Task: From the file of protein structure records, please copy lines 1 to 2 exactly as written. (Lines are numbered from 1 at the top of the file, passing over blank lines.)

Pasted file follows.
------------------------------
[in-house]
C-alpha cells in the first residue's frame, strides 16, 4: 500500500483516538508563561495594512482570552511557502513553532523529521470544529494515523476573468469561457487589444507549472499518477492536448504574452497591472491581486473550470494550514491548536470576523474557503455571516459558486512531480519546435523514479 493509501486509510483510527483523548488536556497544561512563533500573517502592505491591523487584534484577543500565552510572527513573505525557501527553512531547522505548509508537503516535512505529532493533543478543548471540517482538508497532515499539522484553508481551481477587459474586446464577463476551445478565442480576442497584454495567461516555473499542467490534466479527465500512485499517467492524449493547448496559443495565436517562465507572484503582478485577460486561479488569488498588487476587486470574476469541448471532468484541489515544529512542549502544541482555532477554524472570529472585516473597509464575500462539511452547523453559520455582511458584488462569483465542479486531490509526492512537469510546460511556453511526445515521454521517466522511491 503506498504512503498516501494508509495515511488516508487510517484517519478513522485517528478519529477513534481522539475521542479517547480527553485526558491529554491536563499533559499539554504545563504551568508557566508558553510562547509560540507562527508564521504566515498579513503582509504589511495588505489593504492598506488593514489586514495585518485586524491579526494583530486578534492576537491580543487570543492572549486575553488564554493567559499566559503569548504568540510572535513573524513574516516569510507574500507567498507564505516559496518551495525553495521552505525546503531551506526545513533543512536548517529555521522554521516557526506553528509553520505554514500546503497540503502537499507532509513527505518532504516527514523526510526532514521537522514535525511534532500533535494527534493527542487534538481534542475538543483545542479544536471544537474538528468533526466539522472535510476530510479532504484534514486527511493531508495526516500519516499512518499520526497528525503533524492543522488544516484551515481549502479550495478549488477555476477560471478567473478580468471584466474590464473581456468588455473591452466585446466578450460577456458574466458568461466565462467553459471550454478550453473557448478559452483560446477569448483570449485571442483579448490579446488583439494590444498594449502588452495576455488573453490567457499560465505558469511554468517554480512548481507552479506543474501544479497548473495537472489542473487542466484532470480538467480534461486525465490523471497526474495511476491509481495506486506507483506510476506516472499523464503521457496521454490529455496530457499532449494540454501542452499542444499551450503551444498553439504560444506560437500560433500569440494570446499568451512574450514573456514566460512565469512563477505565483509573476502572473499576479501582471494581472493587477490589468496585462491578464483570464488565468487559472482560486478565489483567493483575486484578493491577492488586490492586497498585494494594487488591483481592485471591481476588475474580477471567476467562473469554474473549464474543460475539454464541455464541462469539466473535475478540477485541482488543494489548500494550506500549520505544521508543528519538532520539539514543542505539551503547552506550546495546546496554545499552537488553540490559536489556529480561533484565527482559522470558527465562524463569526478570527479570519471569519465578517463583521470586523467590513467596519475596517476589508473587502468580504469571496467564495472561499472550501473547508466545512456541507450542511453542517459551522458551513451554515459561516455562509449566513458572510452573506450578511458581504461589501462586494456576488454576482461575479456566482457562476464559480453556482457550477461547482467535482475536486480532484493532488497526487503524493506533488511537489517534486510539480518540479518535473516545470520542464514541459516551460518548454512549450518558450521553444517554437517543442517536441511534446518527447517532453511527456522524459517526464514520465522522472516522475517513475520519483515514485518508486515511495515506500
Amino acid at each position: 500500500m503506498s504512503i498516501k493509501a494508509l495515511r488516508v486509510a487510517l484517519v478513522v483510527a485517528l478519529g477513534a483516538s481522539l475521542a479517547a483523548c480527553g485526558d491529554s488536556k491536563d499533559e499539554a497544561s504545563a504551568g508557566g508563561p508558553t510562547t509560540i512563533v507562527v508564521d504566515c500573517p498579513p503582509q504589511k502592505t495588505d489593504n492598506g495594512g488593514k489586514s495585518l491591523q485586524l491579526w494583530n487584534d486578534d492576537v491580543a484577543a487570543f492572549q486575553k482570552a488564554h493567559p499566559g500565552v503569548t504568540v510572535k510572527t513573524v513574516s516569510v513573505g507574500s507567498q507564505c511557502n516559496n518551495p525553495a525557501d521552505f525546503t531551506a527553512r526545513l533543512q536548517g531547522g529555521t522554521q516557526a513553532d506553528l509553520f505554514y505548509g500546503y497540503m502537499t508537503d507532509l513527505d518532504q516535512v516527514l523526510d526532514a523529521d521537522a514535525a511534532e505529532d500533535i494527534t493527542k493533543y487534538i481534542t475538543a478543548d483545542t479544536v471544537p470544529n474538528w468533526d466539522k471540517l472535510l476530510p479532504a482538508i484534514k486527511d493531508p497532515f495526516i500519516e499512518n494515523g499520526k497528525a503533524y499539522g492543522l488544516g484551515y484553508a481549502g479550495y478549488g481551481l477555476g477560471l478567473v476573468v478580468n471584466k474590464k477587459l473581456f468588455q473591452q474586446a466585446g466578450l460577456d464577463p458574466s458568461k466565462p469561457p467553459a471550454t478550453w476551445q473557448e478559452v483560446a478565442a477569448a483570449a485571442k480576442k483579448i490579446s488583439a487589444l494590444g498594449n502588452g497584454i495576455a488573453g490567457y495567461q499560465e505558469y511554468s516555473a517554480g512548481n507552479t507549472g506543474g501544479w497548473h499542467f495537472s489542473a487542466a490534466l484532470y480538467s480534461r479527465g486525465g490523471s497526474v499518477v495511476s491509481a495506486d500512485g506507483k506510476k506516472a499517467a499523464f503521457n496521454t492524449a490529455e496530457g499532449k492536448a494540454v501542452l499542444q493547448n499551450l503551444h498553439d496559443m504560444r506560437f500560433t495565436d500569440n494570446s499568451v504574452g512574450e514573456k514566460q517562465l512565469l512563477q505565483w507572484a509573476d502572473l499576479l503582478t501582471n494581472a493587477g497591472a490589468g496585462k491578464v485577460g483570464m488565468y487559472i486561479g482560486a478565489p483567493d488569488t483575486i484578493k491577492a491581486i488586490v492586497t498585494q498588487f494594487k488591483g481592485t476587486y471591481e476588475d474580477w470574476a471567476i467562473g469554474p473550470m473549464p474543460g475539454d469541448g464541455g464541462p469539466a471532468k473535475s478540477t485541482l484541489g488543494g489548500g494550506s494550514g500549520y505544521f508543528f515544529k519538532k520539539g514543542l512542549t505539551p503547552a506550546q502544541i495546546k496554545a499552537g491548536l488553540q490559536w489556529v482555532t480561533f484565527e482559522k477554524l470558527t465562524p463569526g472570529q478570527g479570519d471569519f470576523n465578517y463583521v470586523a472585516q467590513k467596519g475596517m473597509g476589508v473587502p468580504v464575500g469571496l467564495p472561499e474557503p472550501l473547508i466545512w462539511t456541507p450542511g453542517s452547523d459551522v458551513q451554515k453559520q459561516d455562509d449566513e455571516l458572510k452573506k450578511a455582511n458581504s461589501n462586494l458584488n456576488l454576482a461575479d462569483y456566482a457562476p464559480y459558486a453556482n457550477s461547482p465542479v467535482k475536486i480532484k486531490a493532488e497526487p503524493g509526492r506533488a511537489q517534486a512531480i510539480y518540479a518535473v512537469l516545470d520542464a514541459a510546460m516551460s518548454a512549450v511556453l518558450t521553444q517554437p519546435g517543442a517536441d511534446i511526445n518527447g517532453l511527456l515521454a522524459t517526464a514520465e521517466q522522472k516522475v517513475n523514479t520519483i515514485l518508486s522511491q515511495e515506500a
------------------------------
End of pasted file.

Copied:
[in-house]
C-alpha cells in the first residue's frame, strides 16, 4: 500500500483516538508563561495594512482570552511557502513553532523529521470544529494515523476573468469561457487589444507549472499518477492536448504574452497591472491581486473550470494550514491548536470576523474557503455571516459558486512531480519546435523514479 493509501486509510483510527483523548488536556497544561512563533500573517502592505491591523487584534484577543500565552510572527513573505525557501527553512531547522505548509508537503516535512505529532493533543478543548471540517482538508497532515499539522484553508481551481477587459474586446464577463476551445478565442480576442497584454495567461516555473499542467490534466479527465500512485499517467492524449493547448496559443495565436517562465507572484503582478485577460486561479488569488498588487476587486470574476469541448471532468484541489515544529512542549502544541482555532477554524472570529472585516473597509464575500462539511452547523453559520455582511458584488462569483465542479486531490509526492512537469510546460511556453511526445515521454521517466522511491 503506498504512503498516501494508509495515511488516508487510517484517519478513522485517528478519529477513534481522539475521542479517547480527553485526558491529554491536563499533559499539554504545563504551568508557566508558553510562547509560540507562527508564521504566515498579513503582509504589511495588505489593504492598506488593514489586514495585518485586524491579526494583530486578534492576537491580543487570543492572549486575553488564554493567559499566559503569548504568540510572535513573524513574516516569510507574500507567498507564505516559496518551495525553495521552505525546503531551506526545513533543512536548517529555521522554521516557526506553528509553520505554514500546503497540503502537499507532509513527505518532504516527514523526510526532514521537522514535525511534532500533535494527534493527542487534538481534542475538543483545542479544536471544537474538528468533526466539522472535510476530510479532504484534514486527511493531508495526516500519516499512518499520526497528525503533524492543522488544516484551515481549502479550495478549488477555476477560471478567473478580468471584466474590464473581456468588455473591452466585446466578450460577456458574466458568461466565462467553459471550454478550453473557448478559452483560446477569448483570449485571442483579448490579446488583439494590444498594449502588452495576455488573453490567457499560465505558469511554468517554480512548481507552479506543474501544479497548473495537472489542473487542466484532470480538467480534461486525465490523471497526474495511476491509481495506486506507483506510476506516472499523464503521457496521454490529455496530457499532449494540454501542452499542444499551450503551444498553439504560444506560437500560433500569440494570446499568451512574450514573456514566460512565469512563477505565483509573476502572473499576479501582471494581472493587477490589468496585462491578464483570464488565468487559472482560486478565489483567493483575486484578493491577492488586490492586497498585494494594487488591483481592485471591481476588475474580477471567476467562473469554474473549464474543460475539454464541455464541462469539466473535475478540477485541482488543494489548500494550506500549520505544521508543528519538532520539539514543542505539551503547552506550546495546546496554545499552537488553540490559536489556529480561533484565527482559522470558527465562524463569526478570527479570519471569519465578517463583521470586523467590513467596519475596517476589508473587502468580504469571496467564495472561499472550501473547508466545512456541507450542511453542517459551522458551513451554515459561516455562509449566513458572510452573506450578511458581504461589501462586494456576488454576482461575479456566482457562476464559480453556482457550477461547482467535482475536486480532484493532488497526487503524493506533488511537489517534486510539480518540479518535473516545470520542464514541459516551460518548454512549450518558450521553444517554437517543442517536441511534446518527447517532453511527456522524459517526464514520465522522472516522475517513475520519483515514485518508486515511495515506500